During the recent Thames Valley Women’s British American Bunco Night in Marlow, we were all treated to a fabulous Mexican feast by the mutli-talented Chef Alejandra Cerrillo. I was honored to lend a hand in the kitchen to prepare the meal, and to serve the incredible food to delighted guests.
During cooking time, to say that the aroma in the kitchen was staggeringly delicious is an understatement. With mounds of diced chorizo, bacon, chipotle, sweet peppers, onions and garlic waiting to be incorporated into slow-simmered tomatoes and seasoned ground meats, I knew the evening’s meal was to be a culinary treat.
Alejandra, a native of Mexico City and a lifelong lover of fine food, brought her masterful skills to life in a dinner for 80 guests. After 10 years in the UK, she has learned to “Mexicanise” many traditional British dishes with distinctive Mexican flavors. While obtaining certain favored ingredients locally can be a challenge, Alejandra has also learned to appreciate the depth of Thai and Indian food flavors. She adds, “If I hadn’t decided to create my silver jewelry business, I’d have studied to be a chef here in the UK.” (FYI for those who don’t know: Alejandra is both a jewelry designer and manufacturer for her Maidenhead-based business (You Are) More Precious Than Silver.” Visit www.morepreciousthansilver.co.uk for more information.)
With plenty of good fun and laughter in the kitchen, the menu featured fresh tomato salsa with corn chips, creamy corn chowder and chili con carne. Though she’s taken a few cooking lessons, Alejandra “learnt from my mum, my mother-in-law and everybody who cooks well. I love to observe people cooking and then to invent/create my own versions.”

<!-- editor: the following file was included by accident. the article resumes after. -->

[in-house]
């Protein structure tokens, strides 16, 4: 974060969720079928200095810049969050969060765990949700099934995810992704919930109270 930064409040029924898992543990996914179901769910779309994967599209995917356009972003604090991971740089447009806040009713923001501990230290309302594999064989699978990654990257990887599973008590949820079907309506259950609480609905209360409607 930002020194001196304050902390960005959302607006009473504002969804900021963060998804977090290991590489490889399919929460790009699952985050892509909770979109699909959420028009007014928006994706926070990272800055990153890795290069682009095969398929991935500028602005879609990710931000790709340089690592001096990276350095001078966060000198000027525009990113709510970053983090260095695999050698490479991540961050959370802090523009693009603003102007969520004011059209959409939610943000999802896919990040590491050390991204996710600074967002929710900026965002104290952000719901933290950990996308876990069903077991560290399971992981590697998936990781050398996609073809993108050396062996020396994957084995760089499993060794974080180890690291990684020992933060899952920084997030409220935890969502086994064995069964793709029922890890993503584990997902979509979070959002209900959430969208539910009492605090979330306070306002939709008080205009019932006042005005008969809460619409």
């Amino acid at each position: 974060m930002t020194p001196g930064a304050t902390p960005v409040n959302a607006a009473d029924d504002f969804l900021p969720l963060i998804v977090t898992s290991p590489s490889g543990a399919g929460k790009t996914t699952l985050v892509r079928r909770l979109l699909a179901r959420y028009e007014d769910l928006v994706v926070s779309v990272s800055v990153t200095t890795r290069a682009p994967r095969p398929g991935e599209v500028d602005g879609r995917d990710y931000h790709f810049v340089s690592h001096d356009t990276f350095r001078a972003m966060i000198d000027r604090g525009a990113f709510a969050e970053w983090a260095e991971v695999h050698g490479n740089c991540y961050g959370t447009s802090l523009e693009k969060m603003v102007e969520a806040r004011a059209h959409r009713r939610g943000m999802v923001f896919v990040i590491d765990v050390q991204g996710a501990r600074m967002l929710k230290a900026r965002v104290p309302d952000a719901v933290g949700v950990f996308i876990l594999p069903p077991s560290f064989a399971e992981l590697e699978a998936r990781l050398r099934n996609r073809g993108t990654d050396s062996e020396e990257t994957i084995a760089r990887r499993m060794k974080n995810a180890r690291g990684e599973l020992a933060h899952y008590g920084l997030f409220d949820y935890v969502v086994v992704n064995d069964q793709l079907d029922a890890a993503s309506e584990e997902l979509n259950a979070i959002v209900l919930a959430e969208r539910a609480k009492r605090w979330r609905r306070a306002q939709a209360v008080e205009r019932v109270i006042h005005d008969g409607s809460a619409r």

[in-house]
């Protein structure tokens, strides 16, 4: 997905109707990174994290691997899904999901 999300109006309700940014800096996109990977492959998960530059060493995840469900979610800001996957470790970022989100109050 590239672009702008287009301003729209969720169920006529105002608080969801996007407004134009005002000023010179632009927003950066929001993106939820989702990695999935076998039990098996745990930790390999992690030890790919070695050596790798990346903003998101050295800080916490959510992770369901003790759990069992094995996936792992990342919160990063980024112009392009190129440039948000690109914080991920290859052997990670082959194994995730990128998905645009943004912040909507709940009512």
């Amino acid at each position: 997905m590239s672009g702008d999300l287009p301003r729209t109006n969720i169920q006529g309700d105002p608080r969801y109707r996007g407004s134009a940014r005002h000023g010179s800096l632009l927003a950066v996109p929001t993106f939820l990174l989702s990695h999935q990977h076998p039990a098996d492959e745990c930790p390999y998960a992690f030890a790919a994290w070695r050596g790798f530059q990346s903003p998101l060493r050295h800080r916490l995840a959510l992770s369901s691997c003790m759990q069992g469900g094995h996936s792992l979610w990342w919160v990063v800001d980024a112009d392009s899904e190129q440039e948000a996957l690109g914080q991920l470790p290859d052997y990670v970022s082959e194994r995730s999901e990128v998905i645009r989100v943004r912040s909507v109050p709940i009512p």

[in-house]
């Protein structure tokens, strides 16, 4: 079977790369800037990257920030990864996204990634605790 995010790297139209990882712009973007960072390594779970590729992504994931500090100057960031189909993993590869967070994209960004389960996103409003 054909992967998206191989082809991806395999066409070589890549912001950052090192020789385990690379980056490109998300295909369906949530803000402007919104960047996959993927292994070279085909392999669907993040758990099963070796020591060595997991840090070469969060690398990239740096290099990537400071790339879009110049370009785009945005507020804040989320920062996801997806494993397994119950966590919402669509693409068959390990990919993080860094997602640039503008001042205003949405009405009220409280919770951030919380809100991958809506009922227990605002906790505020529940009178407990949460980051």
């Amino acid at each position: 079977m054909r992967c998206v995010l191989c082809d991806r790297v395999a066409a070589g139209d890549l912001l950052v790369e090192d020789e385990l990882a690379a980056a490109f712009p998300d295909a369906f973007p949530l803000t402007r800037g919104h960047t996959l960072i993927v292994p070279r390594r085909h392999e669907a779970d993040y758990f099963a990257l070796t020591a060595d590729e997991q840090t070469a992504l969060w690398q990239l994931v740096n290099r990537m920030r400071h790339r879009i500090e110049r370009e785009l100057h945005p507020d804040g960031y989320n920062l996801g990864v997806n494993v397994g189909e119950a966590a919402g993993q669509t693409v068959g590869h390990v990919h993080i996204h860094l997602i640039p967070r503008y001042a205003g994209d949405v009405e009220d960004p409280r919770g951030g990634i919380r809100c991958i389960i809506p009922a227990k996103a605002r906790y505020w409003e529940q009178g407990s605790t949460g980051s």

“I created the soup especially for Bunco night,” she recalls, “At home we might add more peppers or spice to kick up the heat, but for such a large group I wanted the subtler flavors to come through.” Using corn as a thickener for a vegetable stock base, Alejandra finished off the soup with a generous portion of single cream.
Perhaps the greatest gift to our palates was the complexity of flavor notes in the chili con carne – zesty at first, then seriously bold, then mellowing with a subtle spicy kick on the tongue as an aftertaste. The chili drew its inspiration from the traditional Mexican dish frijoles charros, in which boiled beans are mixed with bacon and pieces of pork (not minced), pork scratchings, cilantro, fresh tomatoes, avocado, onion and chilli peppers. “Mexican cuisine is regionalised, and every area has its own version,” she explains, noting that the frijoles are often served as a side dish to steaks or barbecue – and even for breakfast. Served over white rice, the dish was a fantastic success. In fact – there wasn’t a drop left!
Best of all, Alejandra generously shared her recipes for me to post here on the blog.
With all this chilly winter weather England seems to be handing us, why not find these fresh ingredients and make a pot of belly-warming chili or soup this weekend?
And the Recipes: